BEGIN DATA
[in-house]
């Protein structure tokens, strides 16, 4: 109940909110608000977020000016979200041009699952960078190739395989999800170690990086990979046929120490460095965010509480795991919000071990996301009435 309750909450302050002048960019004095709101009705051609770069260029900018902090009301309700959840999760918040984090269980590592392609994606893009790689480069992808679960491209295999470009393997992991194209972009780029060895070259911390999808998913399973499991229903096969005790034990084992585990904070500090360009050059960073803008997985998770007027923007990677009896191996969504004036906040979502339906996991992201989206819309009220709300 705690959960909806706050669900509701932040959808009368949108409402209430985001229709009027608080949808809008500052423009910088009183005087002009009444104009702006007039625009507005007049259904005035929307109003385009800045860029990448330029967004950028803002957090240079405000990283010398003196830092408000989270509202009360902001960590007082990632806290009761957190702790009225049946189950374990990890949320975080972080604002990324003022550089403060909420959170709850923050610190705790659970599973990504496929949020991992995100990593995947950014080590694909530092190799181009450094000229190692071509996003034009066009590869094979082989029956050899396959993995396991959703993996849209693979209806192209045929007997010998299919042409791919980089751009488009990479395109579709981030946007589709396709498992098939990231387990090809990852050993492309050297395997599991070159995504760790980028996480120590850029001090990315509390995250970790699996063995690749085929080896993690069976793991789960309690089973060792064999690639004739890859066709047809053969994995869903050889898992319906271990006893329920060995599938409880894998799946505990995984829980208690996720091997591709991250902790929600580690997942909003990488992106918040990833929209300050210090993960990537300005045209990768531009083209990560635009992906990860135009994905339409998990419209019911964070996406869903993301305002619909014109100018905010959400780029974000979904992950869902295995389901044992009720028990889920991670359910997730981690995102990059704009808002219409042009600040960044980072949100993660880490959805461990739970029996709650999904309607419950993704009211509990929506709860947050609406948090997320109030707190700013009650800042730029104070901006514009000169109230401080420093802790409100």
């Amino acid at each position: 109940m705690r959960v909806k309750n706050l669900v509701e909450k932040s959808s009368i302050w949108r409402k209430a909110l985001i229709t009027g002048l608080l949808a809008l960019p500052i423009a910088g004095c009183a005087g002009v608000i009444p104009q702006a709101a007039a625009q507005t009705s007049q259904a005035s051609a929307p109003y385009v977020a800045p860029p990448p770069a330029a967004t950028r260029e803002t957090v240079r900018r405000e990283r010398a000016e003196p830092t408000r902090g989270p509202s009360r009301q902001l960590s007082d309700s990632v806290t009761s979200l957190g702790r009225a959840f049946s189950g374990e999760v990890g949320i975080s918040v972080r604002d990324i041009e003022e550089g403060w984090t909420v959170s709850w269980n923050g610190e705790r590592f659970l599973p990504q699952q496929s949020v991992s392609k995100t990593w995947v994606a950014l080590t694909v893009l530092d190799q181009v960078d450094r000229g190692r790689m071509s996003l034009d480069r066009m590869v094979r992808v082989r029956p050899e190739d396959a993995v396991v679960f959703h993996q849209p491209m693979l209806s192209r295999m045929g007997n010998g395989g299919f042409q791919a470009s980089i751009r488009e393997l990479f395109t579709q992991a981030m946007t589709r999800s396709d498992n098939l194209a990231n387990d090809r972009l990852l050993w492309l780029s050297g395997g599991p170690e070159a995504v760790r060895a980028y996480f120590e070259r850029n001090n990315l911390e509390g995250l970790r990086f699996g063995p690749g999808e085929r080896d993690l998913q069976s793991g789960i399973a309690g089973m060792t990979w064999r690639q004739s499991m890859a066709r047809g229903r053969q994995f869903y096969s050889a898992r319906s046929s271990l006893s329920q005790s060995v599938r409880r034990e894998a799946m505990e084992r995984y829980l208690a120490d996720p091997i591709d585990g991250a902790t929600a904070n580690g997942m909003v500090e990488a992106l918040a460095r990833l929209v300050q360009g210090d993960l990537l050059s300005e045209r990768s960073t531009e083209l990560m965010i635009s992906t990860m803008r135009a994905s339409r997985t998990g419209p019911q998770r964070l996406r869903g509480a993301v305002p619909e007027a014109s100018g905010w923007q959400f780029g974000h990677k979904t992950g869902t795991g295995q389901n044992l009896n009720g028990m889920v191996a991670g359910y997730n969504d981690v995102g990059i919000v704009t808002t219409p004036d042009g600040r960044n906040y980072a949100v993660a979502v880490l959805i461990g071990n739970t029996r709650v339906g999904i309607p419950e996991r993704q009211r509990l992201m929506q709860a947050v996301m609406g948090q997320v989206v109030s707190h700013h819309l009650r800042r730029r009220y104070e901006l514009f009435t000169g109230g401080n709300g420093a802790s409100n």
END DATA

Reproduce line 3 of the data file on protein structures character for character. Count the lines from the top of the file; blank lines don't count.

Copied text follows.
């Amino acid at each position: 109940m705690r959960v909806k309750n706050l669900v509701e909450k932040s959808s009368i302050w949108r409402k209430a909110l985001i229709t009027g002048l608080l949808a809008l960019p500052i423009a910088g004095c009183a005087g002009v608000i009444p104009q702006a709101a007039a625009q507005t009705s007049q259904a005035s051609a929307p109003y385009v977020a800045p860029p990448p770069a330029a967004t950028r260029e803002t957090v240079r900018r405000e990283r010398a000016e003196p830092t408000r902090g989270p509202s009360r009301q902001l960590s007082d309700s990632v806290t009761s979200l957190g702790r009225a959840f049946s189950g374990e999760v990890g949320i975080s918040v972080r604002d990324i041009e003022e550089g403060w984090t909420v959170s709850w269980n923050g610190e705790r590592f659970l599973p990504q699952q496929s949020v991992s392609k995100t990593w995947v994606a950014l080590t694909v893009l530092d190799q181009v960078d450094r000229g190692r790689m071509s996003l034009d480069r066009m590869v094979r992808v082989r029956p050899e190739d396959a993995v396991v679960f959703h993996q849209p491209m693979l209806s192209r295999m045929g007997n010998g395989g299919f042409q791919a470009s980089i751009r488009e393997l990479f395109t579709q992991a981030m946007t589709r999800s396709d498992n098939l194209a990231n387990d090809r972009l990852l050993w492309l780029s050297g395997g599991p170690e070159a995504v760790r060895a980028y996480f120590e070259r850029n001090n990315l911390e509390g995250l970790r990086f699996g063995p690749g999808e085929r080896d993690l998913q069976s793991g789960i399973a309690g089973m060792t990979w064999r690639q004739s499991m890859a066709r047809g229903r053969q994995f869903y096969s050889a898992r319906s046929s271990l006893s329920q005790s060995v599938r409880r034990e894998a799946m505990e084992r995984y829980l208690a120490d996720p091997i591709d585990g991250a902790t929600a904070n580690g997942m909003v500090e990488a992106l918040a460095r990833l929209v300050q360009g210090d993960l990537l050059s300005e045209r990768s960073t531009e083209l990560m965010i635009s992906t990860m803008r135009a994905s339409r997985t998990g419209p019911q998770r964070l996406r869903g509480a993301v305002p619909e007027a014109s100018g905010w923007q959400f780029g974000h990677k979904t992950g869902t795991g295995q389901n044992l009896n009720g028990m889920v191996a991670g359910y997730n969504d981690v995102g990059i919000v704009t808002t219409p004036d042009g600040r960044n906040y980072a949100v993660a979502v880490l959805i461990g071990n739970t029996r709650v339906g999904i309607p419950e996991r993704q009211r509990l992201m929506q709860a947050v996301m609406g948090q997320v989206v109030s707190h700013h819309l009650r800042r730029r009220y104070e901006l514009f009435t000169g109230g401080n709300g420093a802790s409100n």